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Roasts Against Police Are the New Sounds of Protest

When you slap a beat on them, complaints about police brutality become all the more compelling — and more importantly, shareable

Last Tuesday, the Los Angeles Police Commission assembled on Zoom to hear from Angelenos regarding their response to protests sparked by the horrific murder of George Floyd. It was held one day after Police Chief Michael Moore suggested that looters were just as responsible for Floyd’s death as the Minneapolis police officers who knelt on his body and/or watched it happen. It was held after several days of police violence against demonstrators, including the deployment of rubber bullets, tear gas and flash-bang grenades. It was held after nearly 3,000 peaceful protestors had already been arrested in Southern California alone.

Hundreds of impassioned Angelenos called in — the meeting reached capacity after only a few minutes — demanding Moore’s resignation, insisting his department be defunded and administering burn after burn after burn in response to how poorly his department had responded to the protests. There was no shortage of eloquent, animated complaints, but there was a clear standout: Eight hours in, as the meeting was nearing its end, a caller (and hero) named Jeremy Frisch used his 30-second time limit to unleash a fiery, expletive-ridden rant against Moore and his department, a diatribe that immediately went viral as an example of what it really means to be an ally and what it really means to speak up against police brutality. Behold:

In the week since Frisch demonstrated the power of words to the Los Angeles Police Commission, his speech — and especially his potent closing statement — has continued to spread across the internet, becoming widely recognized as the ethos of American feelings toward the police in our country. Who among us has not wanted to walk up to a power-hungry cop and say, “Suck my dick and choke on it?”

In addition to spreading in its raw, unedited form, Frisch’s words have also been transformed, quite literally, into protest music, with amateur producers around the internet creating beats, rhythm sections and remixes to further embolden his already poetic monologue. Check it out:

Musician Matthew Sutton, who produced the above remix of Frisch’s speech, says his ultimate goal was to “take an hour out of my day to make something, push a great message and give people a laugh.” Of all the calls to the Police Commission last Tuesday, Sutton says, “I chose that clip because it aligns with how I’ve been feeling about the police force in L.A. in the wake of George Floyd’s murder. From the fact that the LAPD was on track to get $3 billion in funding this year to the over-policing — which resulted in thousands of protestors being arrested — to the blatantly insensitive and racist comments made by Police Chief Michael Moore, it addressed all of these.”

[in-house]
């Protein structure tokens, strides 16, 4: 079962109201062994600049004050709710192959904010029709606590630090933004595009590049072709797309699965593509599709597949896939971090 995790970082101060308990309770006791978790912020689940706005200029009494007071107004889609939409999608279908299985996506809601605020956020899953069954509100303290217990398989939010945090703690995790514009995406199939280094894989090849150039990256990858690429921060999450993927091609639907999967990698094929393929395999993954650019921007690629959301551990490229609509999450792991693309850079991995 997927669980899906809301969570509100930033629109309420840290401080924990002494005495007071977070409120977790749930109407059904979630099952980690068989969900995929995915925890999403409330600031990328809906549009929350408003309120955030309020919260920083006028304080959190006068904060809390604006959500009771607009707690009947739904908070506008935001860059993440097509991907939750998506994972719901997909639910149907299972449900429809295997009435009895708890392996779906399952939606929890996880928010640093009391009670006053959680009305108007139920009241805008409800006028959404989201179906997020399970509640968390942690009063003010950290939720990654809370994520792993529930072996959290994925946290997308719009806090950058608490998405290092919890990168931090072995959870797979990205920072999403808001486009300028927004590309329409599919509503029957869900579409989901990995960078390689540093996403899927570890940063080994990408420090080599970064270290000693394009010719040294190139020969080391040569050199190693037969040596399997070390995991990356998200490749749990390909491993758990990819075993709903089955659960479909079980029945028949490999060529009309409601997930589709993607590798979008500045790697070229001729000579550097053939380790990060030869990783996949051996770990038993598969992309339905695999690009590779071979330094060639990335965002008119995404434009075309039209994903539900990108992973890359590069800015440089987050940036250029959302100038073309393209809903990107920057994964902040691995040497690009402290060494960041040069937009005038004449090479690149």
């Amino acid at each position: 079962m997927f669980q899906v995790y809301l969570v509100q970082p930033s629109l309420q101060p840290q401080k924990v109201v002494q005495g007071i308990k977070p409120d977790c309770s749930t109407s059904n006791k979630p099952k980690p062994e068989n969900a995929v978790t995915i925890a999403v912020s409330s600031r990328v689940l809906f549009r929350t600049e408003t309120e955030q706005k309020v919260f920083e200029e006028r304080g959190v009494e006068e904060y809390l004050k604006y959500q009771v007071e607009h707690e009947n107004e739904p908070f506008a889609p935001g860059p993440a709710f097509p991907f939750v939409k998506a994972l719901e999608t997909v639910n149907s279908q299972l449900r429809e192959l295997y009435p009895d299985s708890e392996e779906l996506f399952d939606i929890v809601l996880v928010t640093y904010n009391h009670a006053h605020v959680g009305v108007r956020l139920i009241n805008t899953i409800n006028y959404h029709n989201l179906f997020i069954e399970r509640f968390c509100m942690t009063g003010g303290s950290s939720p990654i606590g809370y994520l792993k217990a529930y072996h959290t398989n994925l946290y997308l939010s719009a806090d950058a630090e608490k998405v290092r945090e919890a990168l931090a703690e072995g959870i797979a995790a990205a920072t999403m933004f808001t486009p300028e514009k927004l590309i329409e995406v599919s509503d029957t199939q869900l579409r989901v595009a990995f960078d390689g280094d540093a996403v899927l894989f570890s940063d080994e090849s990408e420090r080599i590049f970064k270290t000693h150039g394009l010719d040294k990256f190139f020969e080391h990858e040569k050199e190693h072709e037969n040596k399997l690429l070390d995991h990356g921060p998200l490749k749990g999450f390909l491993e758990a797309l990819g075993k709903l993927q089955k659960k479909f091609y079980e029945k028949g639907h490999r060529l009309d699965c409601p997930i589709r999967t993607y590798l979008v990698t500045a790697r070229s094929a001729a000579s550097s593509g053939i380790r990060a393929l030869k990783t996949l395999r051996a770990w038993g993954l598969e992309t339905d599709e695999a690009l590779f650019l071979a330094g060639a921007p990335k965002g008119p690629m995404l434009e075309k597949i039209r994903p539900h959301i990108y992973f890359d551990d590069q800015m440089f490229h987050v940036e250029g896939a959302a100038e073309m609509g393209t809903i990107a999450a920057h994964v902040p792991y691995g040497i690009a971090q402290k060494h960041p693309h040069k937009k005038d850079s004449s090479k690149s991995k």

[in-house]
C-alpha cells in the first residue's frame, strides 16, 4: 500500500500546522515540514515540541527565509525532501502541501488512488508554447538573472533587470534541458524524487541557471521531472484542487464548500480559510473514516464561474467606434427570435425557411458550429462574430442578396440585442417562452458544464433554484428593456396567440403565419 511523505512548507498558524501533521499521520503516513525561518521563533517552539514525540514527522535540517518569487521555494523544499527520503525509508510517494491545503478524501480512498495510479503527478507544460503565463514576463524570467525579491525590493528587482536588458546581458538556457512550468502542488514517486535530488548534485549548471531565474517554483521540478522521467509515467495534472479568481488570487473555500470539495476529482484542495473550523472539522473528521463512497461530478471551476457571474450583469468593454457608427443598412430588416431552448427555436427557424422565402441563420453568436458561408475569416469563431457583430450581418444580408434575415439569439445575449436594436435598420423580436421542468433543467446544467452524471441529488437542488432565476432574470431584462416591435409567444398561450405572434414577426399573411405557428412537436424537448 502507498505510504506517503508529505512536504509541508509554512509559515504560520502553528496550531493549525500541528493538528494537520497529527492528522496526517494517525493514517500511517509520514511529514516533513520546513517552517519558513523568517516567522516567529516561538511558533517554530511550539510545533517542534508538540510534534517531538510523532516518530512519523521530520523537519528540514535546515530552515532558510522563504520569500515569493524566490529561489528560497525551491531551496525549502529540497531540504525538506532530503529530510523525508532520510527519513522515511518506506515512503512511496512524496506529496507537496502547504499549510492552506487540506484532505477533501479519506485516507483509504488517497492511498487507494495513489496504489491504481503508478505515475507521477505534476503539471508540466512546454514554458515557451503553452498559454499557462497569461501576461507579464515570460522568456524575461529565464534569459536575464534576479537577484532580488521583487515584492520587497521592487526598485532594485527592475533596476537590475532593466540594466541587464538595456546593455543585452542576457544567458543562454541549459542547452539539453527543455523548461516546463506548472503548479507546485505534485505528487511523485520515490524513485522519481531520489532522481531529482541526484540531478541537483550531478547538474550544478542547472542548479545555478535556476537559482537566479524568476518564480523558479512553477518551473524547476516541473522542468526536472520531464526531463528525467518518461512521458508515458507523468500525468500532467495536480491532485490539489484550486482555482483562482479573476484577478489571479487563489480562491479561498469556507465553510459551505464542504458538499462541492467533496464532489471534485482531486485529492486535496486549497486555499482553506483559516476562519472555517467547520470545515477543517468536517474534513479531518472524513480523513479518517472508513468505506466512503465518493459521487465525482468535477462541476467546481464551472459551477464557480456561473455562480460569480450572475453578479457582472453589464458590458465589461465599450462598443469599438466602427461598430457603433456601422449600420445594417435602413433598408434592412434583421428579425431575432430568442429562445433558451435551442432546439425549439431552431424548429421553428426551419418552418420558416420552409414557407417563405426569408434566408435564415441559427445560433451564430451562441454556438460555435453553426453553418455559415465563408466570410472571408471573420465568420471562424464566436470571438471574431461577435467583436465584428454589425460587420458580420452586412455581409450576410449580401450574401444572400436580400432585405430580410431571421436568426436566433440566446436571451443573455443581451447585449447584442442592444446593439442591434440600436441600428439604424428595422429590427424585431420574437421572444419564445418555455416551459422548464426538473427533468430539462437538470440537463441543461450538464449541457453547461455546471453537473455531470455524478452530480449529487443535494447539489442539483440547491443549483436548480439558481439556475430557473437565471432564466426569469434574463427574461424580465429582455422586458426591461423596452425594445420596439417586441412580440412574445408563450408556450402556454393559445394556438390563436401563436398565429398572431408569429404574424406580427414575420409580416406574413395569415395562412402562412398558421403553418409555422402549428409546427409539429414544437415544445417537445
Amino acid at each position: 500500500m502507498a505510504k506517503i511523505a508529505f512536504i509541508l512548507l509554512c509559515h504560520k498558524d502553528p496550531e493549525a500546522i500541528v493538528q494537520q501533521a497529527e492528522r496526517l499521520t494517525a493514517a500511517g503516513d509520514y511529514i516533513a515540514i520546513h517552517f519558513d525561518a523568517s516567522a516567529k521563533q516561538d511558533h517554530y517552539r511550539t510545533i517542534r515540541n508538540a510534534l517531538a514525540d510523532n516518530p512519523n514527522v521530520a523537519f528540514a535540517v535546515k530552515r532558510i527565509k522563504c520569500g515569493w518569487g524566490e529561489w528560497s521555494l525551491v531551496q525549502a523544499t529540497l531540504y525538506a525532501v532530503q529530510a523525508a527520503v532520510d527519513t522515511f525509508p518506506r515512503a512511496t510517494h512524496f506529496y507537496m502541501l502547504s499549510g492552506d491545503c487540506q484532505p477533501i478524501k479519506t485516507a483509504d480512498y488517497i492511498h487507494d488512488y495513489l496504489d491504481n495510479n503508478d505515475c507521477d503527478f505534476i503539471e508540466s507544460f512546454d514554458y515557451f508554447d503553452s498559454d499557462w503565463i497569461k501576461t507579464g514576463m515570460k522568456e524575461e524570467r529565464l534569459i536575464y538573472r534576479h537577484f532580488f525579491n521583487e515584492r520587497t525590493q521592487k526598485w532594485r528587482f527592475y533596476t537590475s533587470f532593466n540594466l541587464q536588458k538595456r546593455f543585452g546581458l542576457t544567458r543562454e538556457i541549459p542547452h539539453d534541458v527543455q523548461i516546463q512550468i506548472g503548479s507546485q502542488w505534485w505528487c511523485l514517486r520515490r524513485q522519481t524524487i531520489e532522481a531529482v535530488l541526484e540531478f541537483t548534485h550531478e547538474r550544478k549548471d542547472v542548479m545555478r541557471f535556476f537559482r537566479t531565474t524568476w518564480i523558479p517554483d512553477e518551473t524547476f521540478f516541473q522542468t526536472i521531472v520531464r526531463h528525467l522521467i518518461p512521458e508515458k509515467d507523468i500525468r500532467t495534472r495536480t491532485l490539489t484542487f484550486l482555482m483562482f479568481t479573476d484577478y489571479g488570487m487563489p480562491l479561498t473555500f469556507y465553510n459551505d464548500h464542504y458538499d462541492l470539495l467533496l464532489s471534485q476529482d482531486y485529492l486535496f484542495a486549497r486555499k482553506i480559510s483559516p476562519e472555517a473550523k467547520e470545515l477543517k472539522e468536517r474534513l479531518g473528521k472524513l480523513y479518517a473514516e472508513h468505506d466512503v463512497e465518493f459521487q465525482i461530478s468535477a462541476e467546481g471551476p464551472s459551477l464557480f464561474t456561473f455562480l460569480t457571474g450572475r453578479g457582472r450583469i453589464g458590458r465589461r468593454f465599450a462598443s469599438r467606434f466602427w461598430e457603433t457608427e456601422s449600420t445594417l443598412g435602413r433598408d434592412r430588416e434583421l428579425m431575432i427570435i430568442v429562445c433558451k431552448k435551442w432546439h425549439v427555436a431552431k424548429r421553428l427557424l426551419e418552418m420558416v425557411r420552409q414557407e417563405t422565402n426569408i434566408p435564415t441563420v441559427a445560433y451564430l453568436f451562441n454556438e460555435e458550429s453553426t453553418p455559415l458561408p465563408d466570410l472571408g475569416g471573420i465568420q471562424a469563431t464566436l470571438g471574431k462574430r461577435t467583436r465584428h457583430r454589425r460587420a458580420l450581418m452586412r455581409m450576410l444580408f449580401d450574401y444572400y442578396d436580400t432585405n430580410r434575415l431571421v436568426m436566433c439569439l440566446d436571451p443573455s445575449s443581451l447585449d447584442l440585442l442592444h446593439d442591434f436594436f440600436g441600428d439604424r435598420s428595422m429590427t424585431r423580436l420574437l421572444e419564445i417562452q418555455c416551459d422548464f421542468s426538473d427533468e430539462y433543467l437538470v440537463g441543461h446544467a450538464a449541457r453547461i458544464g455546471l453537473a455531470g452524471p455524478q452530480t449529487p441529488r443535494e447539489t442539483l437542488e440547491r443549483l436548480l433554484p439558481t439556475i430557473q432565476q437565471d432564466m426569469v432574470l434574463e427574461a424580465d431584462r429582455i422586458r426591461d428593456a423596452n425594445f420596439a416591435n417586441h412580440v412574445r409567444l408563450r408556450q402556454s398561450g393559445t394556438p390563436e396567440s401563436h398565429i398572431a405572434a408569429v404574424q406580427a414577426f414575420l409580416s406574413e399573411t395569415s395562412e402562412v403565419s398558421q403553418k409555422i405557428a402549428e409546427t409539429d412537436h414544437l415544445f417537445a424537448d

Music, of course, has always been a valuable voice against the establishment and a powerful tool for social change. “Any musical innovation is full of danger to the whole state,” Plato correctly stated, more than 2,000 years ago. “When modes of music change, the fundamental laws of the state always change with them.”

In America specifically, we’ve seen protest music evolve from slavery-era standards like “Go Down Moses” and “Swing Low, Sweet Chariot,” which speak to still-relevant themes of freedom and servitude, to more recent songs like “This is America” or “Killing in the Name,” both of which come out directly against the persistent problem of police brutality, especially against Black Americans.

And as we hear these songs in the backgrounds of our protests — along with Frisch, to the tune of a trap beat, speaking to police in a way so many of us have always dreamt of — we’re seeing the first signs of some real change, just as Plato anticipated: In the days after the Los Angeles Police Commission meeting, L.A. Mayor Eric Garcetti announced that his police budget will be cut. Just over the weekend, Minneapolis City Council members declared that their police department will be dismantled. Yesterday, Congress, too, released a reform package aimed at curbing excessive force often used by police.

None of this comes close to being enough, but it’s a start. And the more we can make our voices heard — by being involved in our local governments, by speaking up when we witness wrongdoings, and of course, by editing anti-police speeches over sick trap beats — the more pressure we can put on those who do their absolute best to keep their ears closed. 

If all goes well, eventually, the music will be too loud to ignore.